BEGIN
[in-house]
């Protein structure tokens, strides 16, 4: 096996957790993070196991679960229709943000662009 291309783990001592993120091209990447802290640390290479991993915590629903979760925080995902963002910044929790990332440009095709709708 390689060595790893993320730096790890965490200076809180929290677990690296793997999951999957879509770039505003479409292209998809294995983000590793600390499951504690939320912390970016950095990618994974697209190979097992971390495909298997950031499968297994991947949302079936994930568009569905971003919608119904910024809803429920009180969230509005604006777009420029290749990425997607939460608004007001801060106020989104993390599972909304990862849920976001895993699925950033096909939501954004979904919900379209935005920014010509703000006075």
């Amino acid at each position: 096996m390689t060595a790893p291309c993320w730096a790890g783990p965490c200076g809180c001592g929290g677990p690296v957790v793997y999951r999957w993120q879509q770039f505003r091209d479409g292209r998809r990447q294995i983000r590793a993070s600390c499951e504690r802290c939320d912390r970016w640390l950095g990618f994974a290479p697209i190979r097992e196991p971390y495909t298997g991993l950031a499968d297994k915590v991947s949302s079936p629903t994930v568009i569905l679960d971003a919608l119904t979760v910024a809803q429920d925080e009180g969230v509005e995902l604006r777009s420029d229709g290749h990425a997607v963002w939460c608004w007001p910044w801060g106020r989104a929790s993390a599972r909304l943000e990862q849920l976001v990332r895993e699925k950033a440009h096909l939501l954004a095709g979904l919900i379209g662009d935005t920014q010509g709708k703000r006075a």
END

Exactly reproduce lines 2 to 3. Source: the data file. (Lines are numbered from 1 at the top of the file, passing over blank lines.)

């Protein structure tokens, strides 16, 4: 096996957790993070196991679960229709943000662009 291309783990001592993120091209990447802290640390290479991993915590629903979760925080995902963002910044929790990332440009095709709708 390689060595790893993320730096790890965490200076809180929290677990690296793997999951999957879509770039505003479409292209998809294995983000590793600390499951504690939320912390970016950095990618994974697209190979097992971390495909298997950031499968297994991947949302079936994930568009569905971003919608119904910024809803429920009180969230509005604006777009420029290749990425997607939460608004007001801060106020989104993390599972909304990862849920976001895993699925950033096909939501954004979904919900379209935005920014010509703000006075």
């Amino acid at each position: 096996m390689t060595a790893p291309c993320w730096a790890g783990p965490c200076g809180c001592g929290g677990p690296v957790v793997y999951r999957w993120q879509q770039f505003r091209d479409g292209r998809r990447q294995i983000r590793a993070s600390c499951e504690r802290c939320d912390r970016w640390l950095g990618f994974a290479p697209i190979r097992e196991p971390y495909t298997g991993l950031a499968d297994k915590v991947s949302s079936p629903t994930v568009i569905l679960d971003a919608l119904t979760v910024a809803q429920d925080e009180g969230v509005e995902l604006r777009s420029d229709g290749h990425a997607v963002w939460c608004w007001p910044w801060g106020r989104a929790s993390a599972r909304l943000e990862q849920l976001v990332r895993e699925k950033a440009h096909l939501l954004a095709g979904l919900i379209g662009d935005t920014q010509g709708k703000r006075a």